Schoepflin’s review acknowledges the relevance of Rogers’s study of America’s religious exemption from vaccination in light of the then-current 2015 measles outbreak in the United States—even though Rogers primarily uses case studies of Christian Science practice from 30–35 years prior to his study to argue his case that children are harmed by exemption laws.View Annotation
Resources by Schoepflin, Rennie B.The annotations by the author/editor you selected are listed below. Click the title to view the complete annotation. Some authors and editors have only one annotated resource. On each annotation page you have the ability to find related annotations based on certain criteria.
Schoepflin includes short sections on the Seventh-day Adventists, Mormons and Christian Scientists, seeing them as movements which used science as a “tool for apologetics.” He shows how Mary Baker Eddy combined the tools of science (reason and empiricism—in the evidence of bodily healing) with “the spiritual and immaterial dimensions of Christianity” (311).View Annotation
Schoepflin’s thesis is that in Christian Science, “healing the sick is a consequence of Christian Science practice and not its prime object.” He traces the history of the understanding among Mary Baker Eddy’s followers of what a healing practice is about–initially as a profitable vocation, to the need for gradual spiritual growth (more about religious practice than health care), and the opening up to the need for physical aid.View Annotation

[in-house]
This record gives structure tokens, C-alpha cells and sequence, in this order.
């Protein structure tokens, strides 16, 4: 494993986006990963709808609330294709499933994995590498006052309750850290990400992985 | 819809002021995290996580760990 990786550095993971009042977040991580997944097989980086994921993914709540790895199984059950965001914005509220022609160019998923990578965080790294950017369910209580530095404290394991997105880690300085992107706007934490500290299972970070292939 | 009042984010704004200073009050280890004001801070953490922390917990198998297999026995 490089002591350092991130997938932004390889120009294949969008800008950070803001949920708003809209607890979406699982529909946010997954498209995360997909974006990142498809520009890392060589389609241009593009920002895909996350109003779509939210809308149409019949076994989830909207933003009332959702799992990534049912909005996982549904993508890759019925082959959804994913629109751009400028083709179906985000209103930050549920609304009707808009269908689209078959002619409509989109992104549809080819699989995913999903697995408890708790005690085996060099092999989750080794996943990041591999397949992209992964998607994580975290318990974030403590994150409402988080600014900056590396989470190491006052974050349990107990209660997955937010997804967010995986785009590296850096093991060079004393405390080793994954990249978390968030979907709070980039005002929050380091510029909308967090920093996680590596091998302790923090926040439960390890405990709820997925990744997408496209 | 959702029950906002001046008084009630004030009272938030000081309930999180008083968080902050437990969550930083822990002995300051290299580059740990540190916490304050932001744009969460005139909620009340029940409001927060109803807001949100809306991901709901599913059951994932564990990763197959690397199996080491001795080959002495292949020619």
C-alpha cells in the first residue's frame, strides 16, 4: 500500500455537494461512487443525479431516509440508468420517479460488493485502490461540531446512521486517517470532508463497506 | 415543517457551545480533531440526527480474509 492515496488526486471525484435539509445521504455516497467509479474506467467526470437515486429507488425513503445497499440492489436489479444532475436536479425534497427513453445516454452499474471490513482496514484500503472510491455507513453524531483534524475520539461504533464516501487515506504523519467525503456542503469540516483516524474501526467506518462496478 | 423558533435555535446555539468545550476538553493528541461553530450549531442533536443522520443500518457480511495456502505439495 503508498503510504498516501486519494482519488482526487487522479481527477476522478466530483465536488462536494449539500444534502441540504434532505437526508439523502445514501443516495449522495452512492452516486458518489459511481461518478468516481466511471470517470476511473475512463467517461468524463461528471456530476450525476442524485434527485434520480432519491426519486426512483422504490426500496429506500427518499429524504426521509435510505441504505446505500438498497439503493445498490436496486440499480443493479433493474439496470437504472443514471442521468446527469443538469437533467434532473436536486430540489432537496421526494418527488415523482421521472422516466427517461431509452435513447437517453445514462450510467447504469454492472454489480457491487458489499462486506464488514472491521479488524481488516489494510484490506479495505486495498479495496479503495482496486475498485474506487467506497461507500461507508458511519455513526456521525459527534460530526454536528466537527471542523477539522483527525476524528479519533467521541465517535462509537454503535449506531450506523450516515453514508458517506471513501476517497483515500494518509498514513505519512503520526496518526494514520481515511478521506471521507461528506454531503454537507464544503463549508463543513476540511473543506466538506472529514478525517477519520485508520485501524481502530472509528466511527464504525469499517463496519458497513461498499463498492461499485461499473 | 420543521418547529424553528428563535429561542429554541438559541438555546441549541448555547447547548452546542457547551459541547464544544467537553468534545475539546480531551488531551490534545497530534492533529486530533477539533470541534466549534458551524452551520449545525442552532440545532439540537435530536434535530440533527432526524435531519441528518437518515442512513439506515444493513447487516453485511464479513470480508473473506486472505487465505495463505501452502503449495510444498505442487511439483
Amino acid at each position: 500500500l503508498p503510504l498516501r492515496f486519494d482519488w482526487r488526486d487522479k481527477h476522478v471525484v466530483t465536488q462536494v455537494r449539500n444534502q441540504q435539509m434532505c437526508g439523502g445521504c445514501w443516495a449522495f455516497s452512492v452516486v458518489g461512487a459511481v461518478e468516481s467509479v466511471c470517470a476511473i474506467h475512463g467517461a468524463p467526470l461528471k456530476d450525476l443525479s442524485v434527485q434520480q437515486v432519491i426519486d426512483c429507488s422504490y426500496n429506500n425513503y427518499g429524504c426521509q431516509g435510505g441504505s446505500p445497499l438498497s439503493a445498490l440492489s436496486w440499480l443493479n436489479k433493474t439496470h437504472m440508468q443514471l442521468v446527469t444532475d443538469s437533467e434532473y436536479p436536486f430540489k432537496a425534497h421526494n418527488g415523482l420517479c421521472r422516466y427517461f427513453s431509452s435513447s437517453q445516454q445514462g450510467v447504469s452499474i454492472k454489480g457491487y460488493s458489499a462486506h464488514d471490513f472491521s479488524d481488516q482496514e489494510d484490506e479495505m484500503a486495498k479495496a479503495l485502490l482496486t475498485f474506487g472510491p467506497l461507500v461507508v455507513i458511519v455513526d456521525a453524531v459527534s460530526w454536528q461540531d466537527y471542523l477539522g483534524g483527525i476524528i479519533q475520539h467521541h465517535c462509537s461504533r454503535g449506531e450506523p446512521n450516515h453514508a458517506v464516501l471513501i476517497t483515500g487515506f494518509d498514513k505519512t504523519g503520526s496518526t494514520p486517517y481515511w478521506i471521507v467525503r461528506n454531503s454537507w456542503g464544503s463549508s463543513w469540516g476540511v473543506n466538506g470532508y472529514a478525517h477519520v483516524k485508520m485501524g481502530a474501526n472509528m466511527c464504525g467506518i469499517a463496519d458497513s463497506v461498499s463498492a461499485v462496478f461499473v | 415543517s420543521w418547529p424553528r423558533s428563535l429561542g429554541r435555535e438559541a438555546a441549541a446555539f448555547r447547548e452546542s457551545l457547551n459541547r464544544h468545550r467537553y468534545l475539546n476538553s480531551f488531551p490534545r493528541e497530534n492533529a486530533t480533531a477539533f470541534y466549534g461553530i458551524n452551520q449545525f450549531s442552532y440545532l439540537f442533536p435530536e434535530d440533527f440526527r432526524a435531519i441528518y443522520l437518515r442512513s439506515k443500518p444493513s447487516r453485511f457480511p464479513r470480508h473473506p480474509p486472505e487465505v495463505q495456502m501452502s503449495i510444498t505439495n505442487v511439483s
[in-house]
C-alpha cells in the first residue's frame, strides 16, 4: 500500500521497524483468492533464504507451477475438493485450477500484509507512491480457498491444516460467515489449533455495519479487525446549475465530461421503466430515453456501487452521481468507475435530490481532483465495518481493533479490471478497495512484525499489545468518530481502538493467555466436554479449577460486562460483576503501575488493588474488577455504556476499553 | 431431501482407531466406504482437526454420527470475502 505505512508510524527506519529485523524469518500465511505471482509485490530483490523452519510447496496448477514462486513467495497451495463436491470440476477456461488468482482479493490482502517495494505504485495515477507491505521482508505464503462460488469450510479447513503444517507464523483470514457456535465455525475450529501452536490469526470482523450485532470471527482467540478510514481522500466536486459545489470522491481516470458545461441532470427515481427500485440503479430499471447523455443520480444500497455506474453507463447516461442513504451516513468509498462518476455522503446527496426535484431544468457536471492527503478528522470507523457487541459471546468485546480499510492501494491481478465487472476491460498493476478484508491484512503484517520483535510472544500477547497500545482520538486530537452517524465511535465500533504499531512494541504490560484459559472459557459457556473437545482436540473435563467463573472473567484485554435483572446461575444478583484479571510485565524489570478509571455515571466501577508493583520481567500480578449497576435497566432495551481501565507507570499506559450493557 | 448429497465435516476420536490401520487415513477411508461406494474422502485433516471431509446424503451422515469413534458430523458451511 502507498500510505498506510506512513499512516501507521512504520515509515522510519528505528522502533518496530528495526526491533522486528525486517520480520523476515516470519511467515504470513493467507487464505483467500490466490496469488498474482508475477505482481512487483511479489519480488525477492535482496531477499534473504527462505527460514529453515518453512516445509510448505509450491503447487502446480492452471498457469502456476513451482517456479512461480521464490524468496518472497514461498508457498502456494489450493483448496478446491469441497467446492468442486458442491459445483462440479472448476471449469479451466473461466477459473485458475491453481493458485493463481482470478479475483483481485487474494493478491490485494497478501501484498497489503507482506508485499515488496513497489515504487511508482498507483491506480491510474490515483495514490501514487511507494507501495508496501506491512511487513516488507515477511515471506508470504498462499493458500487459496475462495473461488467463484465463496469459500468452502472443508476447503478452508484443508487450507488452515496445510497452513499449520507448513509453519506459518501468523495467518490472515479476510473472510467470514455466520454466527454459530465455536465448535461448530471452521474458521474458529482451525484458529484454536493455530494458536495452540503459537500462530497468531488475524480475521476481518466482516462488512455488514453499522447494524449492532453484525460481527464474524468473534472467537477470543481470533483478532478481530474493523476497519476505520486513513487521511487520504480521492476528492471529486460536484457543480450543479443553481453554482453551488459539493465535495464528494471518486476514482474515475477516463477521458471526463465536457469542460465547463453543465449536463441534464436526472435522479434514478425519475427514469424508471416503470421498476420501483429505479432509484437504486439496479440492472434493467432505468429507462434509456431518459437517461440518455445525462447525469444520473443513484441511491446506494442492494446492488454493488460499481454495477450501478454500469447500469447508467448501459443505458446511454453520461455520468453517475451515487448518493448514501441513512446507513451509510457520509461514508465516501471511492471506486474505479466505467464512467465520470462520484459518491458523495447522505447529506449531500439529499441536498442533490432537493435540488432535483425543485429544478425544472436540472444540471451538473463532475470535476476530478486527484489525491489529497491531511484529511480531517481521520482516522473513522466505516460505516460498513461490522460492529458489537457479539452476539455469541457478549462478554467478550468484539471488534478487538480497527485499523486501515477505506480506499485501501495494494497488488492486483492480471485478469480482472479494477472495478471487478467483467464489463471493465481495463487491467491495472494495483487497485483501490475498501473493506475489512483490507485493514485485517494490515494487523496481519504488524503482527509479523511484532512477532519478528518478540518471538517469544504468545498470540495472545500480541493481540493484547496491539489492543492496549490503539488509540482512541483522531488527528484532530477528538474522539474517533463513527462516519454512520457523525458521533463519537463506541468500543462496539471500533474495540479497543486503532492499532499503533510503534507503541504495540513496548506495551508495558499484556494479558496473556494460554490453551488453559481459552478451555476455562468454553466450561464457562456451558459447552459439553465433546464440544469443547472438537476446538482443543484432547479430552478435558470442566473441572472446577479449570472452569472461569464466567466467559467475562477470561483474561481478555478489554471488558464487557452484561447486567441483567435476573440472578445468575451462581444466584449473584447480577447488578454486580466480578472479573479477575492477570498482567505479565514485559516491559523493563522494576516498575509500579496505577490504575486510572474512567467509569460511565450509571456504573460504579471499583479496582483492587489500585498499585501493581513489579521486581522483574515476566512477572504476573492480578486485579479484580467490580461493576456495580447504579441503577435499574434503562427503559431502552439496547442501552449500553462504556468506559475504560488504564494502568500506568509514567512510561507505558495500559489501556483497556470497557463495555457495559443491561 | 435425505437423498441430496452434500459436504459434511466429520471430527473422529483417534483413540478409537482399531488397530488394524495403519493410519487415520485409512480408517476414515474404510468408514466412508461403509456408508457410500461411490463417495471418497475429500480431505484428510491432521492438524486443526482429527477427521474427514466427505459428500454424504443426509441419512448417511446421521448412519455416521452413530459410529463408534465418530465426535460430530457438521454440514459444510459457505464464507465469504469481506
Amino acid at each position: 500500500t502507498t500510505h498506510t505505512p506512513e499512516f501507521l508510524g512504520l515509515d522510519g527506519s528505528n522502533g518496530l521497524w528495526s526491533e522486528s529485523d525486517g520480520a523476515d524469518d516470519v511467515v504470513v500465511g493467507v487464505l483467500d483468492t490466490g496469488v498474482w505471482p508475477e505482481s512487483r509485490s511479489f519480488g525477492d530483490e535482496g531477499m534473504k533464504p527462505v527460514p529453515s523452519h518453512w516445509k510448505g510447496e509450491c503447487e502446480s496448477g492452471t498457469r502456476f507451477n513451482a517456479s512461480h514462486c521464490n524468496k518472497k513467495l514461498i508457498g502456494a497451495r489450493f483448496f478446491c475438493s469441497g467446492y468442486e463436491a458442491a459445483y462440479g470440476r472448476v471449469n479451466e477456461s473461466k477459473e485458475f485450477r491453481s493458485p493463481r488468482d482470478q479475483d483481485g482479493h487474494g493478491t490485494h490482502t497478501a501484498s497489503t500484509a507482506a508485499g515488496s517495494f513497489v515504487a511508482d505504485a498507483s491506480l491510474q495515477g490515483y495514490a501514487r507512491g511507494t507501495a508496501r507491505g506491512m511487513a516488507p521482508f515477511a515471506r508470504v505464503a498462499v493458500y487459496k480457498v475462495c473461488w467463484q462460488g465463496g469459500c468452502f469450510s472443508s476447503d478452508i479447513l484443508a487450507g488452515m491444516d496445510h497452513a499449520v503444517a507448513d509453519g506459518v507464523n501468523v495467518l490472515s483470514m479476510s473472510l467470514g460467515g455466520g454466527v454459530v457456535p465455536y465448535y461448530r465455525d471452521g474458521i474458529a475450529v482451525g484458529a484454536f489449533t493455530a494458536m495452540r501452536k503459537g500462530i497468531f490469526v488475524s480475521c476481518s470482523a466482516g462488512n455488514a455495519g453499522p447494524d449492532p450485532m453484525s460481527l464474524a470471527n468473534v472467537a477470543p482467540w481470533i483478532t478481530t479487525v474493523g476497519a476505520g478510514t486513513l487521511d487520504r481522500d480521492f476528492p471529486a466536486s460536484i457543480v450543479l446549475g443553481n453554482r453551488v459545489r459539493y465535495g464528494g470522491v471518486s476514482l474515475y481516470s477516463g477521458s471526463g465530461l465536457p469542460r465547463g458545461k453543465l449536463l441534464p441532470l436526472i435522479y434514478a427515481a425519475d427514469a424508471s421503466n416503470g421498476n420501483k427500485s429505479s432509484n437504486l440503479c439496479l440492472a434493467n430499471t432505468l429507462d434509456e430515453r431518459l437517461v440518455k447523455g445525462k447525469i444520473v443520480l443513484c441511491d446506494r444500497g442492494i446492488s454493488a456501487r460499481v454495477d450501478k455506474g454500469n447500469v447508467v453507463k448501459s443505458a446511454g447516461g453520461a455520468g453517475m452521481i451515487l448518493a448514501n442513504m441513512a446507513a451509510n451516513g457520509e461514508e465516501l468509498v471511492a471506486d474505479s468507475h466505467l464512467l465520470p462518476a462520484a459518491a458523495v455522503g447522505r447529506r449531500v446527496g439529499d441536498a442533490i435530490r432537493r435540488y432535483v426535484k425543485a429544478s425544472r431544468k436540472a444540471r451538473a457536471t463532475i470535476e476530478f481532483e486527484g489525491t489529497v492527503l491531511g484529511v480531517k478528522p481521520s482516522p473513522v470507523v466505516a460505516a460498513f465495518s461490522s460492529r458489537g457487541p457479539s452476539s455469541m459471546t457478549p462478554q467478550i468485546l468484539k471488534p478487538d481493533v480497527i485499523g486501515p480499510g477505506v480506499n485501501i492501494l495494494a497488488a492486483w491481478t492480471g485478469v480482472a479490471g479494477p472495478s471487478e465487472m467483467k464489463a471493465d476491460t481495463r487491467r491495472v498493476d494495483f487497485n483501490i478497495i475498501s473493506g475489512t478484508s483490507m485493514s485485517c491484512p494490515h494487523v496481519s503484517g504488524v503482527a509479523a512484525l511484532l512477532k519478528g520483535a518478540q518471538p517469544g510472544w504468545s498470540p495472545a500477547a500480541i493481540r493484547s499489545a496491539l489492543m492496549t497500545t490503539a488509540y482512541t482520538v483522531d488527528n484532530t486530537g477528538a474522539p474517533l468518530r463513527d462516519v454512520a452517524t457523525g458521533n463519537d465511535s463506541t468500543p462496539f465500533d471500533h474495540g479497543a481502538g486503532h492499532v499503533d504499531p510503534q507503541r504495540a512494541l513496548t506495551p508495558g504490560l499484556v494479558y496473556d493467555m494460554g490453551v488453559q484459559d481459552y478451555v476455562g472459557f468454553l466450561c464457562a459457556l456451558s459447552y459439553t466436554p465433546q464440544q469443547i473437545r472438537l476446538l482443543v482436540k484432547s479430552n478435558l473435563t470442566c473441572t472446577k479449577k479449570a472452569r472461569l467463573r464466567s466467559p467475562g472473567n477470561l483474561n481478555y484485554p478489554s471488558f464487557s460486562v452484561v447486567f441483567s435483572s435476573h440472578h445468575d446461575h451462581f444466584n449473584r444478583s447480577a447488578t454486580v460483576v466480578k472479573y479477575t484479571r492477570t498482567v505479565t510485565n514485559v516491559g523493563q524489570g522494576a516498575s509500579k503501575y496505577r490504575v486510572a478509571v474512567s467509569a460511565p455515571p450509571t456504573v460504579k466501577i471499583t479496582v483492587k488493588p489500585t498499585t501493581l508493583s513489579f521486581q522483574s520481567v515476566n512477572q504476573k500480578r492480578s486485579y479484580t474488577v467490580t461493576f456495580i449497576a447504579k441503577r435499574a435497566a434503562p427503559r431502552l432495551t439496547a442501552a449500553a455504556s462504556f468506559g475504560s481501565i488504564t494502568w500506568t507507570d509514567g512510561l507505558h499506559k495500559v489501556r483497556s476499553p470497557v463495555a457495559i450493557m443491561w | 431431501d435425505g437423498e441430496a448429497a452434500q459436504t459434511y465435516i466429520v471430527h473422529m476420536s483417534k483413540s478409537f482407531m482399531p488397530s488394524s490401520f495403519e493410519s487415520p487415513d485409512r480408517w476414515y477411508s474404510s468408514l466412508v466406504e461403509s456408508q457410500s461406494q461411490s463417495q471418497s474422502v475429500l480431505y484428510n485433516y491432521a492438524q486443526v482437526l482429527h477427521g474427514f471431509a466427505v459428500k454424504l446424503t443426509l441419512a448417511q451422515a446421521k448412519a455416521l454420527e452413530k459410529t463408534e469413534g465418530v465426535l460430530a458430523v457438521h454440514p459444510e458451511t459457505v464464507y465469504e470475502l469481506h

Schoepflin’s book contains a detailed analysis of the late 19th-century legislative and legal confrontations between Christian Scientists and the medical community, demonstrating the shifting relationship between medical practitioners, Christian Science practitioners, and the public. From medical licensing, the meaning of medical practice, and the rights of Americans to therapeutic choice, the public debate turned to matters of contagious disease, public safety and children’s rights.View Annotation
Schoepflin’s study addresses the difficult and contentious relationship between the evolution of medical practice and the healing practices in Christian Science. His analysis is based on the thoughts and work of actual Christian Science practitioners and the experiences of their patients during a period (1890s–1920s) when the movement struggled against the efforts of organized American medicine to curtail its activities.View Annotation
In a time when science and medicine were intent on removing religion from their midst, both Eddy and White actively integrated physical and spiritual concerns in their theology and practice. Although Eddy named her religion Christian Science, logically claiming that its principles could be demonstrated with mathematical certainty, White’s claim to authority was validated by her public visions with signs following.View Annotation
…the Bible, to the status of Pastor, codification of policy in the Church Manual, and establishment of the Christian Science Publishing Society. “…Eddy best displayed her genius through a subtle…View Annotation